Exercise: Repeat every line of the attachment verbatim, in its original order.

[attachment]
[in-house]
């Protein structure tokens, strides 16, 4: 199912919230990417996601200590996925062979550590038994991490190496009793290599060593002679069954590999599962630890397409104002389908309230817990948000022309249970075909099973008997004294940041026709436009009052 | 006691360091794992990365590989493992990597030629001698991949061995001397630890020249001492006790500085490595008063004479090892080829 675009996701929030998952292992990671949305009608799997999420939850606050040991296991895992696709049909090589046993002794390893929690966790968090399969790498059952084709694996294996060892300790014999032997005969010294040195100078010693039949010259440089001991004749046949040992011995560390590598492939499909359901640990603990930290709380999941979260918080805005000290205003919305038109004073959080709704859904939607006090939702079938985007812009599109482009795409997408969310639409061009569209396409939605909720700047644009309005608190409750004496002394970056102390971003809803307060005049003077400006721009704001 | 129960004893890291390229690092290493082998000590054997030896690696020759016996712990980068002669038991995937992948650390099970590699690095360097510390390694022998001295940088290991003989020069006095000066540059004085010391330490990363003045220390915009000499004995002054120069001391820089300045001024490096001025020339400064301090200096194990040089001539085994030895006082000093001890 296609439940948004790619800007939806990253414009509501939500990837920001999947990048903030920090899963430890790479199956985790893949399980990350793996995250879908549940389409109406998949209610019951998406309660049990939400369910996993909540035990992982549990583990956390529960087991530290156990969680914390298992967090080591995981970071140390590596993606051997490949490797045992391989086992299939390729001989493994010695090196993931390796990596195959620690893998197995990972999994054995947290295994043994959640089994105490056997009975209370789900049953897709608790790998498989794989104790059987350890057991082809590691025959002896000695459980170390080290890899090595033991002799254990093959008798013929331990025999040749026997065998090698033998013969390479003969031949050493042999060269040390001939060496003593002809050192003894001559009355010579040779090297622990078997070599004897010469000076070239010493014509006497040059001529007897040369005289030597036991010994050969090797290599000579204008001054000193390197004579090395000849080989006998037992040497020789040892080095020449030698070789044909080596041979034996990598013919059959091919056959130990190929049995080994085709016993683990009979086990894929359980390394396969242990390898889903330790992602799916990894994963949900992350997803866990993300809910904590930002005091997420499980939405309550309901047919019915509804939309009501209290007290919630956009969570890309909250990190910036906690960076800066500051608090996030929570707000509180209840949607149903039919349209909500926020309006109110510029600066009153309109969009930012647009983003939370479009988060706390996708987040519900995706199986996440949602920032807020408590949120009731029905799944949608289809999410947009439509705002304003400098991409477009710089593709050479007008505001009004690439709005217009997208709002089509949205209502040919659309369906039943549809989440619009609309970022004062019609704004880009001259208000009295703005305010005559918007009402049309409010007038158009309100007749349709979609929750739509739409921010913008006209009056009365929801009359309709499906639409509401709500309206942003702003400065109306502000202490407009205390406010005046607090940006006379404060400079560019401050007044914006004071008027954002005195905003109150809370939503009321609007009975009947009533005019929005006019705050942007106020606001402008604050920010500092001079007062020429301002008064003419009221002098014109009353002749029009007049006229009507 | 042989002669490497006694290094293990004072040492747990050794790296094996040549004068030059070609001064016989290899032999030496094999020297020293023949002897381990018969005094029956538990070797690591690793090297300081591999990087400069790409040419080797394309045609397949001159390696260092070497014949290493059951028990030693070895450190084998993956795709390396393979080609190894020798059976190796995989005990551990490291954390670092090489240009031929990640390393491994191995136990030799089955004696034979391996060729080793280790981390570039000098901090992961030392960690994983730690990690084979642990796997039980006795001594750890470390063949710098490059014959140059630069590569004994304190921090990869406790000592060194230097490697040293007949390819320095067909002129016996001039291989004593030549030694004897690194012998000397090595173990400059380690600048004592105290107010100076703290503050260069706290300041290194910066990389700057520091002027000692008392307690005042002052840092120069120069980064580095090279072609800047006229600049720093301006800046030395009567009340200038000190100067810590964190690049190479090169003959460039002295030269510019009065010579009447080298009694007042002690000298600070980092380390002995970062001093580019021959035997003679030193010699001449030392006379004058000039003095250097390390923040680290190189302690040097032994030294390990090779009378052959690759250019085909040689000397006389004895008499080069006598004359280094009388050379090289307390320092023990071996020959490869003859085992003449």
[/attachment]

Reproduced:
[in-house]
């Protein structure tokens, strides 16, 4: 199912919230990417996601200590996925062979550590038994991490190496009793290599060593002679069954590999599962630890397409104002389908309230817990948000022309249970075909099973008997004294940041026709436009009052 | 006691360091794992990365590989493992990597030629001698991949061995001397630890020249001492006790500085490595008063004479090892080829 675009996701929030998952292992990671949305009608799997999420939850606050040991296991895992696709049909090589046993002794390893929690966790968090399969790498059952084709694996294996060892300790014999032997005969010294040195100078010693039949010259440089001991004749046949040992011995560390590598492939499909359901640990603990930290709380999941979260918080805005000290205003919305038109004073959080709704859904939607006090939702079938985007812009599109482009795409997408969310639409061009569209396409939605909720700047644009309005608190409750004496002394970056102390971003809803307060005049003077400006721009704001 | 129960004893890291390229690092290493082998000590054997030896690696020759016996712990980068002669038991995937992948650390099970590699690095360097510390390694022998001295940088290991003989020069006095000066540059004085010391330490990363003045220390915009000499004995002054120069001391820089300045001024490096001025020339400064301090200096194990040089001539085994030895006082000093001890 296609439940948004790619800007939806990253414009509501939500990837920001999947990048903030920090899963430890790479199956985790893949399980990350793996995250879908549940389409109406998949209610019951998406309660049990939400369910996993909540035990992982549990583990956390529960087991530290156990969680914390298992967090080591995981970071140390590596993606051997490949490797045992391989086992299939390729001989493994010695090196993931390796990596195959620690893998197995990972999994054995947290295994043994959640089994105490056997009975209370789900049953897709608790790998498989794989104790059987350890057991082809590691025959002896000695459980170390080290890899090595033991002799254990093959008798013929331990025999040749026997065998090698033998013969390479003969031949050493042999060269040390001939060496003593002809050192003894001559009355010579040779090297622990078997070599004897010469000076070239010493014509006497040059001529007897040369005289030597036991010994050969090797290599000579204008001054000193390197004579090395000849080989006998037992040497020789040892080095020449030698070789044909080596041979034996990598013919059959091919056959130990190929049995080994085709016993683990009979086990894929359980390394396969242990390898889903330790992602799916990894994963949900992350997803866990993300809910904590930002005091997420499980939405309550309901047919019915509804939309009501209290007290919630956009969570890309909250990190910036906690960076800066500051608090996030929570707000509180209840949607149903039919349209909500926020309006109110510029600066009153309109969009930012647009983003939370479009988060706390996708987040519900995706199986996440949602920032807020408590949120009731029905799944949608289809999410947009439509705002304003400098991409477009710089593709050479007008505001009004690439709005217009997208709002089509949205209502040919659309369906039943549809989440619009609309970022004062019609704004880009001259208000009295703005305010005559918007009402049309409010007038158009309100007749349709979609929750739509739409921010913008006209009056009365929801009359309709499906639409509401709500309206942003702003400065109306502000202490407009205390406010005046607090940006006379404060400079560019401050007044914006004071008027954002005195905003109150809370939503009321609007009975009947009533005019929005006019705050942007106020606001402008604050920010500092001079007062020429301002008064003419009221002098014109009353002749029009007049006229009507 | 042989002669490497006694290094293990004072040492747990050794790296094996040549004068030059070609001064016989290899032999030496094999020297020293023949002897381990018969005094029956538990070797690591690793090297300081591999990087400069790409040419080797394309045609397949001159390696260092070497014949290493059951028990030693070895450190084998993956795709390396393979080609190894020798059976190796995989005990551990490291954390670092090489240009031929990640390393491994191995136990030799089955004696034979391996060729080793280790981390570039000098901090992961030392960690994983730690990690084979642990796997039980006795001594750890470390063949710098490059014959140059630069590569004994304190921090990869406790000592060194230097490697040293007949390819320095067909002129016996001039291989004593030549030694004897690194012998000397090595173990400059380690600048004592105290107010100076703290503050260069706290300041290194910066990389700057520091002027000692008392307690005042002052840092120069120069980064580095090279072609800047006229600049720093301006800046030395009567009340200038000190100067810590964190690049190479090169003959460039002295030269510019009065010579009447080298009694007042002690000298600070980092380390002995970062001093580019021959035997003679030193010699001449030392006379004058000039003095250097390390923040680290190189302690040097032994030294390990090779009378052959690759250019085909040689000397006389004895008499080069006598004359280094009388050379090289307390320092023990071996020959490869003859085992003449």